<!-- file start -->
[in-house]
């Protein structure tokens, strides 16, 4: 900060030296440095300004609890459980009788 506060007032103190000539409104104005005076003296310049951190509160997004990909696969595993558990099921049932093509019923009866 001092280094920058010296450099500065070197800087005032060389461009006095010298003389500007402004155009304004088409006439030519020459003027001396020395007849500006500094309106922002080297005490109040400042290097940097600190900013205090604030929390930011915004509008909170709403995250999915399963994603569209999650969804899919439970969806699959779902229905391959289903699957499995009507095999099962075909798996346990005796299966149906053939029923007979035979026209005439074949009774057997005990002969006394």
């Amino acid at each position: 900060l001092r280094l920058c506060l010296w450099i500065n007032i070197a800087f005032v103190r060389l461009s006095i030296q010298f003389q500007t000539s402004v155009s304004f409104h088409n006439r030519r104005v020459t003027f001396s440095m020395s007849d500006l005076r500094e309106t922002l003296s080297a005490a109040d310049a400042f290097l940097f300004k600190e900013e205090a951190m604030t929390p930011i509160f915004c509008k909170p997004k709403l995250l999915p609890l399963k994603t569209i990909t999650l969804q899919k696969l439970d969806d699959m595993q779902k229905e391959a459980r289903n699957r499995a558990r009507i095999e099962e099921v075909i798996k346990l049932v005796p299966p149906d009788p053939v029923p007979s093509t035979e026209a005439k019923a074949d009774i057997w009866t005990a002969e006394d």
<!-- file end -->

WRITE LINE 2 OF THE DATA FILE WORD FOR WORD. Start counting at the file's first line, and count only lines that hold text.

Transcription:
């Protein structure tokens, strides 16, 4: 900060030296440095300004609890459980009788 506060007032103190000539409104104005005076003296310049951190509160997004990909696969595993558990099921049932093509019923009866 001092280094920058010296450099500065070197800087005032060389461009006095010298003389500007402004155009304004088409006439030519020459003027001396020395007849500006500094309106922002080297005490109040400042290097940097600190900013205090604030929390930011915004509008909170709403995250999915399963994603569209999650969804899919439970969806699959779902229905391959289903699957499995009507095999099962075909798996346990005796299966149906053939029923007979035979026209005439074949009774057997005990002969006394």